As discussed in Sec. 4.1, the temperatures in data are randomly sampled according to the gradient, which is randomly scatter and unsorted. The Kriging-based method may fail to construct using this kind of data. For a fair comparison, the sorted data is also used in the experiment. The comparison results of different methods for 3D thermal modeling on the test part are listed in Table 2. As shown in Table 2, although the SVD-Kriging-based methods achieve superior performance with sorted data, these methods fail to predict the thermal field with unsorted data. However, the FE data is usually in form of random scattered or complex grids in practical application, which is a challenge for conventional surrogate models.

Conversely, considering unsorted data, the proposed PointNN has the best performance in both global accuracy and local accuracy with an MAE of 129.47, and an RMSE of 13.01 using 252 HF data. The proposed MF-PointNN also achieves the superior performance with an MAE of 167.23, and an RMSE of 14.38 using 140 HF data and 252 LF data, while the PointNN only has the performance with a MAE of 287.96, and a RMSE of 43.55 using 140 HF data.

Additionally, as shown in Table 2, the computation time of proposed the MF-PointNN is only 3.6 ms, while those of SVD-Kriging and standard MF SVD-Kriging are respectively 0.51 ms and 1.06 ms. Thus, the proposed method shows equal advantages to the conventional surrogate model in computation time. Furthermore, the computation time for 3D thermal field of a surrogate model is within 4 milliseconds, as opposed to over 3,000,000 ms with FE analysis.

A testing example for comparison between surrogate model prediction and FE thermal model is shown in Fig. 13. The input parameters of this example are {$Tpre=993.357,P=438.756,v=0.484,\eta =0.720,k=4.789,Cp=530.050,\rho =4299.37$}. As evident from Fig. 13, the proposed method has superior performance in prediction of temperature field. The temperature concentration and distribution around the melt pool are clearly demonstrated. Figure 14 shows the absolute errors of surrogate model predictions compared with FE-based thermal model. Obviously, from Fig. 14, the PointNN and MF-PointNN achieve lower absolute errors even near the electron beam focus, while the Kriging-based method obtains relatively large prediction errors. Figure 15 shows the probability density function (PDF) of absolute prediction errors of different methods. It indicates the absolute prediction errors of PointNN are much smaller than its counterpart from the SVD-Kriging based methods. It should be noted that the accuracy of PointNN with 252 HF data is similar to that of MF-PointNN. But MF-PointNN only uses 140 HF data samples. This demonstrates the effectiveness of the proposed MF-PointNN method in reducing the number of required MF data samples in surrogate modeling. Consequently, the proposed method can be an effective and efficiency substitute for FE-based thermal model.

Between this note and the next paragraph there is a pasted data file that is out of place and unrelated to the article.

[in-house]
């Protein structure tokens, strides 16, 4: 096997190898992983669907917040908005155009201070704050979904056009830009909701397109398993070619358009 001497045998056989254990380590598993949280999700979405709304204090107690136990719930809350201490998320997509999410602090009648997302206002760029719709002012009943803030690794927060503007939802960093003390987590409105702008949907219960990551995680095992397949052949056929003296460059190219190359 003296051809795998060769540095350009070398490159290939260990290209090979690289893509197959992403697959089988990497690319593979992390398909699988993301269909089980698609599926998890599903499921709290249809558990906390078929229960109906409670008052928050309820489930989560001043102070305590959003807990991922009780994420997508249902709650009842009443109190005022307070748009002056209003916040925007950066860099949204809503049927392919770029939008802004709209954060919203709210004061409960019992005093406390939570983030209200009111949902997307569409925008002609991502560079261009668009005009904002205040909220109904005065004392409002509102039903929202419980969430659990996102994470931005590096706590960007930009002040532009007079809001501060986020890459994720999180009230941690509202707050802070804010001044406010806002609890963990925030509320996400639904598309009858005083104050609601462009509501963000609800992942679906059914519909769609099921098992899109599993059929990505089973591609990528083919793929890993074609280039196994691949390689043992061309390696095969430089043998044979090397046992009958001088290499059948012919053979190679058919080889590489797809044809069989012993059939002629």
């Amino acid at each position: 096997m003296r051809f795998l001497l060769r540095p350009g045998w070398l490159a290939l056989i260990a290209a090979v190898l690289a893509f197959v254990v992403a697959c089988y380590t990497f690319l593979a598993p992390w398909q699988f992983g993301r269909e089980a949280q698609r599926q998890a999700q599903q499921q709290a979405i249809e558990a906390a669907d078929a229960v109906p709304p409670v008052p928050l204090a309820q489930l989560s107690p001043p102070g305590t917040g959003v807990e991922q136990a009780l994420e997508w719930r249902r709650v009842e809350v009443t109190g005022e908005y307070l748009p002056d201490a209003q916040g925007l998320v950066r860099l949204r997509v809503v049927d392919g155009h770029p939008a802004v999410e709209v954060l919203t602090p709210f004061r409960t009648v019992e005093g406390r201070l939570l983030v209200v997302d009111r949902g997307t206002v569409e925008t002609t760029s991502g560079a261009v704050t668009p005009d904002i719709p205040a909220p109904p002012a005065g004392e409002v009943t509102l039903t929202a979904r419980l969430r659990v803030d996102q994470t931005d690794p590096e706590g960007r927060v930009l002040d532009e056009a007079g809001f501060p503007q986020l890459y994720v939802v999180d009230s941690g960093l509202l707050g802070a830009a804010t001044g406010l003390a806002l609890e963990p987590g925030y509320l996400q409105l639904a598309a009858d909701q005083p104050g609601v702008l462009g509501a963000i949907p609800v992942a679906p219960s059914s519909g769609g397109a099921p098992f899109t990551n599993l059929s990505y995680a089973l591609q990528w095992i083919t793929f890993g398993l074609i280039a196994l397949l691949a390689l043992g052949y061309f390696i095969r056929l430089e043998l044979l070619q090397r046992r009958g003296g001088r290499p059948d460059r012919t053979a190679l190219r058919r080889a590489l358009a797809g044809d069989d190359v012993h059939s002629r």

## 6 Conclusions

This paper proposes a novel MF-PointNN method combining PointNN and TL-based MF schemes for efficient and accurate surrogate modeling of 3D thermal field in metallic AM. PointNN has shown a powerful high-dimensionality modeling ability, while a TL-based MF scheme has been proposed to reduce computational cost. Firstly, the Rosenthal's analytical model is adopted to generate cheap LF dataset under uncertainty, and the FE-based numerical model is used for the HF dataset generator. After dataset generation, a LF-PointNN is adjusted and optimized by LF dataset, then, the LF-PointNN is fine-tuned and updated using the smaller HF data by TF-based MF scheme. In this way, MF-PointNN is construct and employed as an automatic feature extractor to improve capability of the information from both LF data and HF data. Finally, the proposed method has been validated to predict the 3D thermal field around melt pool on EBAM of Ti-6Al-4V in cuboid geometry. Numerical experimental results suggest that the proposed method can not only improve the prediction performance of 3D thermal field but also effectively reduce the computational costs.

In our future work, we will focus on investigating different analytical models [55], aiming to generate a more reliable LF dataset. Meanwhile, an advanced point-cloud learning method [48–50] will be adapted in our proposed method, which makes the 3D thermal field modeling more efficient and more accurate. We are interested in merging the proposed model with comprehensive UQ and process optimization [56–58].

## Funding Data

Michigan Institute of Data Science (MIDAS).

National Science Foundation (NSF) (Grant No. CMMI-1662864; Funder ID: 10.13039/100000001).

## References

**33**(2), p.